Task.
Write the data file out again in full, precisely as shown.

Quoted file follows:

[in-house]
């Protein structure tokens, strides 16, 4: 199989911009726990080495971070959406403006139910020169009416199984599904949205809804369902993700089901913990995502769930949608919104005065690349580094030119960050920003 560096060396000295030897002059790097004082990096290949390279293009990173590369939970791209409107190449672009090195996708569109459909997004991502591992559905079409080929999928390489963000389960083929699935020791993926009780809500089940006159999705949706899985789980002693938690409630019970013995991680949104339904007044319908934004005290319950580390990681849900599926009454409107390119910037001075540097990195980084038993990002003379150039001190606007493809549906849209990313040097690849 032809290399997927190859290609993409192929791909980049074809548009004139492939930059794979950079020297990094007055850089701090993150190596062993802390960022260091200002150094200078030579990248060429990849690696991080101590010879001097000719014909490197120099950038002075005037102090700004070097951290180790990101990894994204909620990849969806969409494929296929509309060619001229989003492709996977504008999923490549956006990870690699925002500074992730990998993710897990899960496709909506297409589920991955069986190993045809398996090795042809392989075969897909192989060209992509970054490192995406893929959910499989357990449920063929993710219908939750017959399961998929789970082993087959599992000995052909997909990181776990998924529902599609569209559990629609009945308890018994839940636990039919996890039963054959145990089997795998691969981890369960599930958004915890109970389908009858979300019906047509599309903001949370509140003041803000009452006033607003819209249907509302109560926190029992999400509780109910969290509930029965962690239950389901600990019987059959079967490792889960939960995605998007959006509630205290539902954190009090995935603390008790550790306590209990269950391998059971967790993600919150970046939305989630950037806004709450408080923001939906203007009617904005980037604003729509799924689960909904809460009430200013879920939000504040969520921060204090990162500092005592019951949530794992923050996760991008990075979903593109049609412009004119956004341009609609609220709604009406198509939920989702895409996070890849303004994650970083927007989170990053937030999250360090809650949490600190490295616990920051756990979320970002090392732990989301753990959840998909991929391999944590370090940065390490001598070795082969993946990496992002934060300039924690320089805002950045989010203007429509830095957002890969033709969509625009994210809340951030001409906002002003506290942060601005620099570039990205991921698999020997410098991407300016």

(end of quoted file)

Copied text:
[in-house]
């Protein structure tokens, strides 16, 4: 199989911009726990080495971070959406403006139910020169009416199984599904949205809804369902993700089901913990995502769930949608919104005065690349580094030119960050920003 560096060396000295030897002059790097004082990096290949390279293009990173590369939970791209409107190449672009090195996708569109459909997004991502591992559905079409080929999928390489963000389960083929699935020791993926009780809500089940006159999705949706899985789980002693938690409630019970013995991680949104339904007044319908934004005290319950580390990681849900599926009454409107390119910037001075540097990195980084038993990002003379150039001190606007493809549906849209990313040097690849 032809290399997927190859290609993409192929791909980049074809548009004139492939930059794979950079020297990094007055850089701090993150190596062993802390960022260091200002150094200078030579990248060429990849690696991080101590010879001097000719014909490197120099950038002075005037102090700004070097951290180790990101990894994204909620990849969806969409494929296929509309060619001229989003492709996977504008999923490549956006990870690699925002500074992730990998993710897990899960496709909506297409589920991955069986190993045809398996090795042809392989075969897909192989060209992509970054490192995406893929959910499989357990449920063929993710219908939750017959399961998929789970082993087959599992000995052909997909990181776990998924529902599609569209559990629609009945308890018994839940636990039919996890039963054959145990089997795998691969981890369960599930958004915890109970389908009858979300019906047509599309903001949370509140003041803000009452006033607003819209249907509302109560926190029992999400509780109910969290509930029965962690239950389901600990019987059959079967490792889960939960995605998007959006509630205290539902954190009090995935603390008790550790306590209990269950391998059971967790993600919150970046939305989630950037806004709450408080923001939906203007009617904005980037604003729509799924689960909904809460009430200013879920939000504040969520921060204090990162500092005592019951949530794992923050996760991008990075979903593109049609412009004119956004341009609609609220709604009406198509939920989702895409996070890849303004994650970083927007989170990053937030999250360090809650949490600190490295616990920051756990979320970002090392732990989301753990959840998909991929391999944590370090940065390490001598070795082969993946990496992002934060300039924690320089805002950045989010203007429509830095957002890969033709969509625009994210809340951030001409906002002003506290942060601005620099570039990205991921698999020997410098991407300016």